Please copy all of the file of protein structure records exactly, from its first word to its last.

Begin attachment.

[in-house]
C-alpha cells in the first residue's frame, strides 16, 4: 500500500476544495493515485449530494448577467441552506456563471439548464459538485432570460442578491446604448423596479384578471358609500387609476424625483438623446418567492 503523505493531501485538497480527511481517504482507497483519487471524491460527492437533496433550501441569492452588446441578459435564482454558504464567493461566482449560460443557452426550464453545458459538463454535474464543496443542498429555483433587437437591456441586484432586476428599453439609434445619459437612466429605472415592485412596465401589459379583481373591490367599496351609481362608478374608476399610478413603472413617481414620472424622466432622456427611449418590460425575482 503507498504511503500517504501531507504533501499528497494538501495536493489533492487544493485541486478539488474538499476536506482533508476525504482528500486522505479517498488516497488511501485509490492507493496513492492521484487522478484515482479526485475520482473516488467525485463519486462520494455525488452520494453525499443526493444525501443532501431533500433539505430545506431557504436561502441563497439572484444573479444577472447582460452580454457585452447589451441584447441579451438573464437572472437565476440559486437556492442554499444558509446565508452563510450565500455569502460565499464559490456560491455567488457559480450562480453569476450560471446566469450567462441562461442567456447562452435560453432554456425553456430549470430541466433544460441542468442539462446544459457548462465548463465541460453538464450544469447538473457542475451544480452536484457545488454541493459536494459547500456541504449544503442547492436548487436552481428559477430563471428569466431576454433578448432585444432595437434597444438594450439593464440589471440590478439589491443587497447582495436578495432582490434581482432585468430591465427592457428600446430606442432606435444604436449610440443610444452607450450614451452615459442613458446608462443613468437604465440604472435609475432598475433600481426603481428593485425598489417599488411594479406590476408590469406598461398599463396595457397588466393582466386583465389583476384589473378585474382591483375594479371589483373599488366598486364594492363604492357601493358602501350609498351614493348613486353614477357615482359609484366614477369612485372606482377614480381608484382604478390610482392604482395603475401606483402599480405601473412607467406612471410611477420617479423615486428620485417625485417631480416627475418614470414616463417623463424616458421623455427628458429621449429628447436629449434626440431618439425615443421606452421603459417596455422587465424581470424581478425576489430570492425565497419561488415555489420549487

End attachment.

[in-house]
C-alpha cells in the first residue's frame, strides 16, 4: 500500500476544495493515485449530494448577467441552506456563471439548464459538485432570460442578491446604448423596479384578471358609500387609476424625483438623446418567492 503523505493531501485538497480527511481517504482507497483519487471524491460527492437533496433550501441569492452588446441578459435564482454558504464567493461566482449560460443557452426550464453545458459538463454535474464543496443542498429555483433587437437591456441586484432586476428599453439609434445619459437612466429605472415592485412596465401589459379583481373591490367599496351609481362608478374608476399610478413603472413617481414620472424622466432622456427611449418590460425575482 503507498504511503500517504501531507504533501499528497494538501495536493489533492487544493485541486478539488474538499476536506482533508476525504482528500486522505479517498488516497488511501485509490492507493496513492492521484487522478484515482479526485475520482473516488467525485463519486462520494455525488452520494453525499443526493444525501443532501431533500433539505430545506431557504436561502441563497439572484444573479444577472447582460452580454457585452447589451441584447441579451438573464437572472437565476440559486437556492442554499444558509446565508452563510450565500455569502460565499464559490456560491455567488457559480450562480453569476450560471446566469450567462441562461442567456447562452435560453432554456425553456430549470430541466433544460441542468442539462446544459457548462465548463465541460453538464450544469447538473457542475451544480452536484457545488454541493459536494459547500456541504449544503442547492436548487436552481428559477430563471428569466431576454433578448432585444432595437434597444438594450439593464440589471440590478439589491443587497447582495436578495432582490434581482432585468430591465427592457428600446430606442432606435444604436449610440443610444452607450450614451452615459442613458446608462443613468437604465440604472435609475432598475433600481426603481428593485425598489417599488411594479406590476408590469406598461398599463396595457397588466393582466386583465389583476384589473378585474382591483375594479371589483373599488366598486364594492363604492357601493358602501350609498351614493348613486353614477357615482359609484366614477369612485372606482377614480381608484382604478390610482392604482395603475401606483402599480405601473412607467406612471410611477420617479423615486428620485417625485417631480416627475418614470414616463417623463424616458421623455427628458429621449429628447436629449434626440431618439425615443421606452421603459417596455422587465424581470424581478425576489430570492425565497419561488415555489420549487